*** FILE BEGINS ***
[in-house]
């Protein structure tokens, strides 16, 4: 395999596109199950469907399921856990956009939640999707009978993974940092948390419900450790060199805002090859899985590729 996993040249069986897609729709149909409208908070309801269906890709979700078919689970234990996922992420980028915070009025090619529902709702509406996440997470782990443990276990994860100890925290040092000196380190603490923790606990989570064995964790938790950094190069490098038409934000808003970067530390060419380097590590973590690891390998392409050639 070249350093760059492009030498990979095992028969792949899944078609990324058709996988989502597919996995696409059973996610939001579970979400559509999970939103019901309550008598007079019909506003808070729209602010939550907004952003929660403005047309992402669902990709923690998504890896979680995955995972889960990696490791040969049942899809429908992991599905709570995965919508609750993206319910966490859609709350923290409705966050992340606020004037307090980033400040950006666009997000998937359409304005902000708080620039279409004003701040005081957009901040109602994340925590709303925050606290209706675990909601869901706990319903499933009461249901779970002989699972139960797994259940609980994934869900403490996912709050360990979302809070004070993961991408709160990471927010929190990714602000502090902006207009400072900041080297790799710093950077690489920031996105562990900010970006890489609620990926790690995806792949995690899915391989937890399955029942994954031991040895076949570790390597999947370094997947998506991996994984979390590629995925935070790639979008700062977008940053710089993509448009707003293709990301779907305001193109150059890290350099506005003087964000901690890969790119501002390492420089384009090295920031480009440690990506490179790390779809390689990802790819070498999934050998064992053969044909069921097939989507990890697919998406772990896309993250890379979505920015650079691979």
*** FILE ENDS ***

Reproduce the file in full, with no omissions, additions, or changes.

[in-house]
């Protein structure tokens, strides 16, 4: 395999596109199950469907399921856990956009939640999707009978993974940092948390419900450790060199805002090859899985590729 996993040249069986897609729709149909409208908070309801269906890709979700078919689970234990996922992420980028915070009025090619529902709702509406996440997470782990443990276990994860100890925290040092000196380190603490923790606990989570064995964790938790950094190069490098038409934000808003970067530390060419380097590590973590690891390998392409050639 070249350093760059492009030498990979095992028969792949899944078609990324058709996988989502597919996995696409059973996610939001579970979400559509999970939103019901309550008598007079019909506003808070729209602010939550907004952003929660403005047309992402669902990709923690998504890896979680995955995972889960990696490791040969049942899809429908992991599905709570995965919508609750993206319910966490859609709350923290409705966050992340606020004037307090980033400040950006666009997000998937359409304005902000708080620039279409004003701040005081957009901040109602994340925590709303925050606290209706675990909601869901706990319903499933009461249901779970002989699972139960797994259940609980994934869900403490996912709050360990979302809070004070993961991408709160990471927010929190990714602000502090902006207009400072900041080297790799710093950077690489920031996105562990900010970006890489609620990926790690995806792949995690899915391989937890399955029942994954031991040895076949570790390597999947370094997947998506991996994984979390590629995925935070790639979008700062977008940053710089993509448009707003293709990301779907305001193109150059890290350099506005003087964000901690890969790119501002390492420089384009090295920031480009440690990506490179790390779809390689990802790819070498999934050998064992053969044909069921097939989507990890697919998406772990896309993250890379979505920015650079691979």